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Islamicated China: China’s Participation in the Islamicate Book Culture during the Seventeenth and Eighteenth Centuries

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Original languageEnglish
Pages (from-to)36-60
JournalIntellectual History of the Islamicate World
Issue number1-2
Early online date1 Jan 2016
Accepted/In press1 Jan 2016
E-pub ahead of print1 Jan 2016
Published1 Jan 2016

King's Authors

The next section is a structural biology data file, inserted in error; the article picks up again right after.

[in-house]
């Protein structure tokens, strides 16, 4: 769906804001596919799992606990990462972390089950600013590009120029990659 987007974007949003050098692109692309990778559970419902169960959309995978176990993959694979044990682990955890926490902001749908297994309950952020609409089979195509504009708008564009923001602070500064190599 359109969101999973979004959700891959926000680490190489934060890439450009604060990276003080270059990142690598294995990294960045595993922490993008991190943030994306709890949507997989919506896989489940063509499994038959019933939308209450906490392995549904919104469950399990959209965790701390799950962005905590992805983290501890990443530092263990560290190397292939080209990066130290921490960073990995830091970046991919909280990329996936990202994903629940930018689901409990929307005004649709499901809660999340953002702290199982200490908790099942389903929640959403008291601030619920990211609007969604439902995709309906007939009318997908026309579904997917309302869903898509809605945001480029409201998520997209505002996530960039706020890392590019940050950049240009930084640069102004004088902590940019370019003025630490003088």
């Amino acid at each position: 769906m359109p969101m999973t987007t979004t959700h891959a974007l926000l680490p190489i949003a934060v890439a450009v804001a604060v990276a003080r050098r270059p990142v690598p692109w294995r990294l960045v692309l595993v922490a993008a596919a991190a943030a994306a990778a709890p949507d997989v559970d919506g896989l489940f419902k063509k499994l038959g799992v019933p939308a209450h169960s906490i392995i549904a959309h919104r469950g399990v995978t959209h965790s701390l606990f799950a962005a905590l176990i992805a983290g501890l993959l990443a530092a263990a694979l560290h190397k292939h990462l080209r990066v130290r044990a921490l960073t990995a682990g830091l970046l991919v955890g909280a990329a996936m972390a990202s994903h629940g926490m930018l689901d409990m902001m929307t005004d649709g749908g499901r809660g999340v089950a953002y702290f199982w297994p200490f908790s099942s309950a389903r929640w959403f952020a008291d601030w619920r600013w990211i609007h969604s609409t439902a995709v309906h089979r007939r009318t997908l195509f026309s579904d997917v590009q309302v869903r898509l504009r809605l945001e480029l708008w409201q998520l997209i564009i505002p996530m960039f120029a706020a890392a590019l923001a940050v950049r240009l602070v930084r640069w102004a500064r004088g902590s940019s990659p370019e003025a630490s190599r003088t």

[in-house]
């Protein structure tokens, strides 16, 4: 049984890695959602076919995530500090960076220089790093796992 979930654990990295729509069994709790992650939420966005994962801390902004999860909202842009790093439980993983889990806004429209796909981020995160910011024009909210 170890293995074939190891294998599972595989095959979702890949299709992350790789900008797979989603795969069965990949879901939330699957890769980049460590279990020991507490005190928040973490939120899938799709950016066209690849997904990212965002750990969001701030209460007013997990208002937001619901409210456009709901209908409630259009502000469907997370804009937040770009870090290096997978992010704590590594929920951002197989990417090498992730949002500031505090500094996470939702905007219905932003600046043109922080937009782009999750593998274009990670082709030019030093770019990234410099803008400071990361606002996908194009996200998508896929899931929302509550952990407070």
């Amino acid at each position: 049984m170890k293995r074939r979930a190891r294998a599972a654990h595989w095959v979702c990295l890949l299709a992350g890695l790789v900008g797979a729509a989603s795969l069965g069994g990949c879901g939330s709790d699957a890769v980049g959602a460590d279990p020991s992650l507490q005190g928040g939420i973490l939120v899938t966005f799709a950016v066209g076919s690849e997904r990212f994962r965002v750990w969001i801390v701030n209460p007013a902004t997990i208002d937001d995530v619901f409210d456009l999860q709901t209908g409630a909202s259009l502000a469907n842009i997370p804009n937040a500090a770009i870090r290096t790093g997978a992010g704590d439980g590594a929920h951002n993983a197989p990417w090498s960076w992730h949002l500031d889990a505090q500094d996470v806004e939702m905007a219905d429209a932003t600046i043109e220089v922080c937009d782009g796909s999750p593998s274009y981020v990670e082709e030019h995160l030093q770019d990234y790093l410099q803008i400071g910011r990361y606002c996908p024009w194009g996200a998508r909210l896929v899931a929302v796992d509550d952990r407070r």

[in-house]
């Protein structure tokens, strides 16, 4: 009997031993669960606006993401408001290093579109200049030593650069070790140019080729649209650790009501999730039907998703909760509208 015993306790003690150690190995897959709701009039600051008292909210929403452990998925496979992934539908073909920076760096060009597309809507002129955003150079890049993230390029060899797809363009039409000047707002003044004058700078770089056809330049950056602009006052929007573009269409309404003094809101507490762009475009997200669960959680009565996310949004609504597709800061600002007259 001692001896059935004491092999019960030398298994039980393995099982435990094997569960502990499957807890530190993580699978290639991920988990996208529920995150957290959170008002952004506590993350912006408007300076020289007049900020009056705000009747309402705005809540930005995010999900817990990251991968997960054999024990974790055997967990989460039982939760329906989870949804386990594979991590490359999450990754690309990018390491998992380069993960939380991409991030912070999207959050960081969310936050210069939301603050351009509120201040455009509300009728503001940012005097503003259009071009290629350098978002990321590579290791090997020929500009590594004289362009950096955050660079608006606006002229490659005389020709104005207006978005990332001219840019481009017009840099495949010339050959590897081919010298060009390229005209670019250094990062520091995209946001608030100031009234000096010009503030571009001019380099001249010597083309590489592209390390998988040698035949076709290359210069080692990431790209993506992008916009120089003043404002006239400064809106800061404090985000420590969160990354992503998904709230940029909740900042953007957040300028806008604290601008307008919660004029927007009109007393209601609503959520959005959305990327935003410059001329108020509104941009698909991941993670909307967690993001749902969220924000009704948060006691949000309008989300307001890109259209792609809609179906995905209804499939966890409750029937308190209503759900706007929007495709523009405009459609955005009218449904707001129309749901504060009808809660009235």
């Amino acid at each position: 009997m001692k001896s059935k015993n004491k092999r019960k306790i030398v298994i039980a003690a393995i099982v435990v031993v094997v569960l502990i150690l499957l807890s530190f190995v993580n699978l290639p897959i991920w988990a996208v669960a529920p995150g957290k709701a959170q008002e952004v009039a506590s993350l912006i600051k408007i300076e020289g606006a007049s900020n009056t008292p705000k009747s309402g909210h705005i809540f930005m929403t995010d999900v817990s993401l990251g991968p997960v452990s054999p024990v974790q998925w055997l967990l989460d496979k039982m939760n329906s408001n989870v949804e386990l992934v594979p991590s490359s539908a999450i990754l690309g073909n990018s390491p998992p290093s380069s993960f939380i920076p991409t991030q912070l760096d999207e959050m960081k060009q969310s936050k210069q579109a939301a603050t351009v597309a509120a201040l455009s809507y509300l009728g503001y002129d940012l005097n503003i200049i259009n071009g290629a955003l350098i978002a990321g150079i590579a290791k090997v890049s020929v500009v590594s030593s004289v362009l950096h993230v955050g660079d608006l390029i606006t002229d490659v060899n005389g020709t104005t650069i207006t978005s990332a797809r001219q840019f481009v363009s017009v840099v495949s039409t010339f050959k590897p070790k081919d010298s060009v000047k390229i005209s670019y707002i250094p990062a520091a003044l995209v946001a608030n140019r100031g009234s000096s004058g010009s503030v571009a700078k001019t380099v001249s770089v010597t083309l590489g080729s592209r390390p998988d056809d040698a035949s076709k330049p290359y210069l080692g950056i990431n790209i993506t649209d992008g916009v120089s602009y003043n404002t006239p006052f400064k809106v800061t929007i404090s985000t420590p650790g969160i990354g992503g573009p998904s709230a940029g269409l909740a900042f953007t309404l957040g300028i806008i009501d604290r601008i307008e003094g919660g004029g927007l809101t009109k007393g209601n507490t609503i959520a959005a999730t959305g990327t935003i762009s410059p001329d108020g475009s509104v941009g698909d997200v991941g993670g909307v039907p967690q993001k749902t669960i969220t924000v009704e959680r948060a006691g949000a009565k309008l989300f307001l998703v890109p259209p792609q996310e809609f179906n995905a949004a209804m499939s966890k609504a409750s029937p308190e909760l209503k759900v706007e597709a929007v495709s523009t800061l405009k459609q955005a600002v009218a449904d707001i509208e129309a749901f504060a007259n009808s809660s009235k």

By the seventeenth century, Arabo-Persian scholarship in China had adopted elements from Muslim and Chinese book cultures and synthesized them into a new form of scholarship, attested by the hundreds of Arabo-Persian manuscripts extant in repositories in China and around the world and the hundred of copies of printed Chinese works on Islamic themes. This article surveys the history of Chinese participation in Muslim book culture, beginning with a review of the history and general features of texts, in terms of their language and period of composition. The second part of the article provides a more nuanced analysis of texts that circulated in the seventeenth and eighteenth centuries throughout China, on the study of Arabo-Persian languages. These linguistic aids and primers of Arabic and Persian highlight the way in which these texts were read and interpreted, in turn, providing meaningful insight into the foundation of China’s intellectual engagement with the Islamicate world.

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